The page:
We tend to concentrate more on the doubting Thomas than the beginning of this story. There’s a repeated scenario. Both times, the disciples are hiding behind locked doors, and both times Jesus arrives among them. It’s just that Thomas wasn’t there the first time. When he questions the experience of the other disciples, he’s only doing what they themselves have done before – they were every bit as sceptical at first. They didn’t believe the women who saw Jesus first of all. Women weren’t reliable. Women were emotional. Women’s witness didn’t count for much in their world –a woman couldn’t give evidence in a court of law in the Roman Empire. Just like Thomas, all the other apostles wanted the evidence of their own eyes before they’d believe! And Matthew wrote that when Jesus appeared at Galilee to the eleven ‘they worshipped him, but some doubted.’ Some, not one.
Thomas was also showing a very human reaction. He was miffed at being left out of things. We all know what it feels like to be left out when something exciting and significant happens! We can get huffy too – we can make out that it wasn’t such a big deal. Who’s to believe it happened like that.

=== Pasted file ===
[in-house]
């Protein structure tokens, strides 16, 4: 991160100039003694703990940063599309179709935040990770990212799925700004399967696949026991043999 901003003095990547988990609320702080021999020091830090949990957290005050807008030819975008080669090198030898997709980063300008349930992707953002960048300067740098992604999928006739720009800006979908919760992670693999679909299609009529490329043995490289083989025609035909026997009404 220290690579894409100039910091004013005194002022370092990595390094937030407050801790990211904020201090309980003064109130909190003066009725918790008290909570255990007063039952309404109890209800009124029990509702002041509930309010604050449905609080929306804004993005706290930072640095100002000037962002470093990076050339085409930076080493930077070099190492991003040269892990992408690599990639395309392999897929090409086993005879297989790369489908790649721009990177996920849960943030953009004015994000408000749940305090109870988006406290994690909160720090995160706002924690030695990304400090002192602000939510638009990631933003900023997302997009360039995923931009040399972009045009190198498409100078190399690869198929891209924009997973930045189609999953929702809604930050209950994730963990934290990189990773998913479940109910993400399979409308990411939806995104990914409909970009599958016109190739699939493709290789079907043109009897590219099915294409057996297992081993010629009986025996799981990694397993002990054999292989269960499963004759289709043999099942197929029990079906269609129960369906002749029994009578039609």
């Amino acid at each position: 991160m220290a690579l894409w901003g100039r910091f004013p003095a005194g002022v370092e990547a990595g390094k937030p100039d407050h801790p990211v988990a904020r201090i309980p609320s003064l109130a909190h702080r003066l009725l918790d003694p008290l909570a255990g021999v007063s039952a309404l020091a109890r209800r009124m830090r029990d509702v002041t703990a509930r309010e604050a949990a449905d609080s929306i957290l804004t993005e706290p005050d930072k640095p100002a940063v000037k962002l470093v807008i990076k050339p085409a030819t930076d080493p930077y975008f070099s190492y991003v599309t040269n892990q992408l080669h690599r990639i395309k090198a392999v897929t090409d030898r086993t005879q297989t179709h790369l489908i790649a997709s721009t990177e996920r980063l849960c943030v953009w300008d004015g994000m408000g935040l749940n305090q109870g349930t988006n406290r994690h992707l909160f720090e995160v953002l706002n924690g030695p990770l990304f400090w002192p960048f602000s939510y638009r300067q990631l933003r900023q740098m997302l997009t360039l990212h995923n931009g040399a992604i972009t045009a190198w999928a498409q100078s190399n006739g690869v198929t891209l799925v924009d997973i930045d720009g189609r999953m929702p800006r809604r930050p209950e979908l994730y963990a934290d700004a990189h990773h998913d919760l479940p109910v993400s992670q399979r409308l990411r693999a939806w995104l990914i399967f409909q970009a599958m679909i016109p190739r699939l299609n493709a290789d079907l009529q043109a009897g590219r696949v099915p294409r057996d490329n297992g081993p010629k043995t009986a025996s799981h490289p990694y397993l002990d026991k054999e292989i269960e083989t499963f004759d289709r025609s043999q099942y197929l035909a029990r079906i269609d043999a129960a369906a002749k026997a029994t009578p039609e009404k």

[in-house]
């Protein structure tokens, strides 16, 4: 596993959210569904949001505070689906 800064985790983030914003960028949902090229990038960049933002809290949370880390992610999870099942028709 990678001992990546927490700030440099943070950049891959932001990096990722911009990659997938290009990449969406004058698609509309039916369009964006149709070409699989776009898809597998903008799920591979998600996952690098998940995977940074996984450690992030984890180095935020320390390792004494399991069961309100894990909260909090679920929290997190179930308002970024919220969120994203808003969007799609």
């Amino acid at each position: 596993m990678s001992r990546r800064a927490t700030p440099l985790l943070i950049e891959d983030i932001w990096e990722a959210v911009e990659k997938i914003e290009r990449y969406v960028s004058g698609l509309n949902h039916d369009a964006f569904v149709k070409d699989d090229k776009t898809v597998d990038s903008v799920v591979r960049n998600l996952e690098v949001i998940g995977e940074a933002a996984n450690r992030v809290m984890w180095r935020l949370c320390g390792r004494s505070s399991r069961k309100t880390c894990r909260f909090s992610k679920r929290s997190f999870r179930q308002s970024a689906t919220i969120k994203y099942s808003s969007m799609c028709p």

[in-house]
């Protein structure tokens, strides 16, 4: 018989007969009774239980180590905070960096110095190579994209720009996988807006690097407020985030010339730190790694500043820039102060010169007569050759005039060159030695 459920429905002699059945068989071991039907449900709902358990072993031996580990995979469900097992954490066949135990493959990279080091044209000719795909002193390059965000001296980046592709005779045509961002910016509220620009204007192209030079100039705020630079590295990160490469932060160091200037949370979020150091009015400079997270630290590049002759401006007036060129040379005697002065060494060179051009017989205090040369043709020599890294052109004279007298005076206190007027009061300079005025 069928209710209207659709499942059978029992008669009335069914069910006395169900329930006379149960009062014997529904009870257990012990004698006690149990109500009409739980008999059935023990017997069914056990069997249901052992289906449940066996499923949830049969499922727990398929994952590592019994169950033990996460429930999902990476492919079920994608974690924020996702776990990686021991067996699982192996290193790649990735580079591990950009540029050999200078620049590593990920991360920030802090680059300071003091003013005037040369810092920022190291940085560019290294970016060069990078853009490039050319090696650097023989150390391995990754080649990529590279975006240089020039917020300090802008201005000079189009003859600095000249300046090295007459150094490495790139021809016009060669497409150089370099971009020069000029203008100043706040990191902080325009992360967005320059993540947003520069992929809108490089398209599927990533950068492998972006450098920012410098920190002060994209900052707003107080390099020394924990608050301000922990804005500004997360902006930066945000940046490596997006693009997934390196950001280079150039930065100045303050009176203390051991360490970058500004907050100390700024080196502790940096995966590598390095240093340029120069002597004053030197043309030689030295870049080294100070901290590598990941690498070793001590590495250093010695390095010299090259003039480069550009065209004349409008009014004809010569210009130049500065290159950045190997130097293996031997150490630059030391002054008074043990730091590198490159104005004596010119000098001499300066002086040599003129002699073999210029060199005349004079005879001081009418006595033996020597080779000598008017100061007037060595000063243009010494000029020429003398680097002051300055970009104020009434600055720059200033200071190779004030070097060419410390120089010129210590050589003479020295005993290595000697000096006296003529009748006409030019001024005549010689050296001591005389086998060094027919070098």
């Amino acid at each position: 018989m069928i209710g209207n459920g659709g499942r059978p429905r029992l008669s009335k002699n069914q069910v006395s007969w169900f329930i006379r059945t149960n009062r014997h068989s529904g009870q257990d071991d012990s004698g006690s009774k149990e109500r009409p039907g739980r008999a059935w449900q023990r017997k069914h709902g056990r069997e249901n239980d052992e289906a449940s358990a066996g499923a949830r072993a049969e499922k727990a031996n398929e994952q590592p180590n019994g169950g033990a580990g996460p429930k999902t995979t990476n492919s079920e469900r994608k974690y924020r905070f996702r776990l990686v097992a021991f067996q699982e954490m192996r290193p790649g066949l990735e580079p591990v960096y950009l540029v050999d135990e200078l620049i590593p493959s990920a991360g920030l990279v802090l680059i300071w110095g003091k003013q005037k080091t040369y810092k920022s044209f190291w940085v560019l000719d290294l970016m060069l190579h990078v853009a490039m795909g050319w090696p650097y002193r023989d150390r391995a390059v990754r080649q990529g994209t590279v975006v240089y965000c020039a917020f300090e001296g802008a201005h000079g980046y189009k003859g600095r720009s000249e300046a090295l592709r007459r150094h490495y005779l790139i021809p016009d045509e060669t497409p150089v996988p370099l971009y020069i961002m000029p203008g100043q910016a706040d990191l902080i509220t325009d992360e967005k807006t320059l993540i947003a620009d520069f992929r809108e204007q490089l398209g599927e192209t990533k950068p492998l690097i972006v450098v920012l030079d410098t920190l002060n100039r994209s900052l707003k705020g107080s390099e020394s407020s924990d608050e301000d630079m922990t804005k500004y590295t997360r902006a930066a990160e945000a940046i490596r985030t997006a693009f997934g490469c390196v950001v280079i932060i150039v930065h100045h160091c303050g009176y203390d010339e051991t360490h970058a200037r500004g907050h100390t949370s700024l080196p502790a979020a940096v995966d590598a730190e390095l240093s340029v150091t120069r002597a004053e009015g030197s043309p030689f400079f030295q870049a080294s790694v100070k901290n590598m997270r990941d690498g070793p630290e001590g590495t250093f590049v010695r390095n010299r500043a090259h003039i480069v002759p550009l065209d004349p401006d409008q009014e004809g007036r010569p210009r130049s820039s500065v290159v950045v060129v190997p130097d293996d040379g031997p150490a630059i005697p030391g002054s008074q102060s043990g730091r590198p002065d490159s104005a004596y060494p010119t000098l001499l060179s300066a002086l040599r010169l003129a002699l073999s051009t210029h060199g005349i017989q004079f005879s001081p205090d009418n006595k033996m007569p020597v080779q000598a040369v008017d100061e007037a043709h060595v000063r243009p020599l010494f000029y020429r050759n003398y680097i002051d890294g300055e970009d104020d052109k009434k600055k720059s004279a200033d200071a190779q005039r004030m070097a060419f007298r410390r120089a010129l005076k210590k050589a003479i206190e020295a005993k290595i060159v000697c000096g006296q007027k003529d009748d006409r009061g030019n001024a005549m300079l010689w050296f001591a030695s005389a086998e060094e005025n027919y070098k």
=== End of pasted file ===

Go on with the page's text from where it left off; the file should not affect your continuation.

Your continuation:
We’re not told why Thomas wasn’t there that first time, when the rest were keeping out of sight behind closed doors. We’ll never know the reason. Maybe he was out buying provisions, or listening to the news in the streets. If he was, then he was showing considerable courage, compared with the others!
Maybe John simply selected one disciple at random from the list of the twelve in order to make a point. Possibly some fragments of story were assigned to Thomas because he was a little unusual. He’s a ‘twin’ and twins in the ancient world always had special connotations – not necessarily fortunate ones. Whatever John’s reason, in this story, it’s Thomas who’s the one who spells out what’s unintelligible and unacceptable to any rational person. No body as mutilated as Jesus’ body on the cross could possibly walk alive on the earth. So I think it’s particularly significant that it’s this ‘doubting’ Thomas whose last word affirms Jesus in words that no-one else had used before – ‘my Lord and my God.’ This is a word of encouragement for any of us who follow Jesus in doubt and darkness.
The context of John’s gospel is also important. Whoever John was (and we don’t know) he has more to say about the post-Easter Jesus than the other evangelists, and with good reasons. John’s church was in danger, so small and far away from any support structures, and surrounded by hostile forces. Moreover, this gospel was written – probably – as a response to the break between the Jewish synagogue and Jews who confessed Jesus as Messiah. To John’s community this would have been metaphorically, and often quite literally, a rupture in the family, a chaos and confusion from which there was no going back.